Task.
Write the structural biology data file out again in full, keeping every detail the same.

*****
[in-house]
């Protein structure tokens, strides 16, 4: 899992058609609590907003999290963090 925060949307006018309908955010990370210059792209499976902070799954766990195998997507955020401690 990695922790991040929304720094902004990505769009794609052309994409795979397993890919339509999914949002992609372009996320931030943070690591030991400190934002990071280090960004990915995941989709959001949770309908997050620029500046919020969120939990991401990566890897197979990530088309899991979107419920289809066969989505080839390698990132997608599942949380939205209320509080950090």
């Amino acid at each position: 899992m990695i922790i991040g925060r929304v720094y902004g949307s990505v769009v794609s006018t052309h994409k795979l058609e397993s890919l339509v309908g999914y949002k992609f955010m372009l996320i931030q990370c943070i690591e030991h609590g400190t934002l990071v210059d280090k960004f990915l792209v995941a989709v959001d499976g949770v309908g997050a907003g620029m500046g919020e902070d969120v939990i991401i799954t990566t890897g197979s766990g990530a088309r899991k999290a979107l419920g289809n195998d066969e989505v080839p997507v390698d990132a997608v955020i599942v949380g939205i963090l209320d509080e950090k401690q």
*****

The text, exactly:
[in-house]
């Protein structure tokens, strides 16, 4: 899992058609609590907003999290963090 925060949307006018309908955010990370210059792209499976902070799954766990195998997507955020401690 990695922790991040929304720094902004990505769009794609052309994409795979397993890919339509999914949002992609372009996320931030943070690591030991400190934002990071280090960004990915995941989709959001949770309908997050620029500046919020969120939990991401990566890897197979990530088309899991979107419920289809066969989505080839390698990132997608599942949380939205209320509080950090």
């Amino acid at each position: 899992m990695i922790i991040g925060r929304v720094y902004g949307s990505v769009v794609s006018t052309h994409k795979l058609e397993s890919l339509v309908g999914y949002k992609f955010m372009l996320i931030q990370c943070i690591e030991h609590g400190t934002l990071v210059d280090k960004f990915l792209v995941a989709v959001d499976g949770v309908g997050a907003g620029m500046g919020e902070d969120v939990i991401i799954t990566t890897g197979s766990g990530a088309r899991k999290a979107l419920g289809n195998d066969e989505v080839p997507v390698d990132a997608v955020i599942v949380g939205i963090l209320d509080e950090k401690q």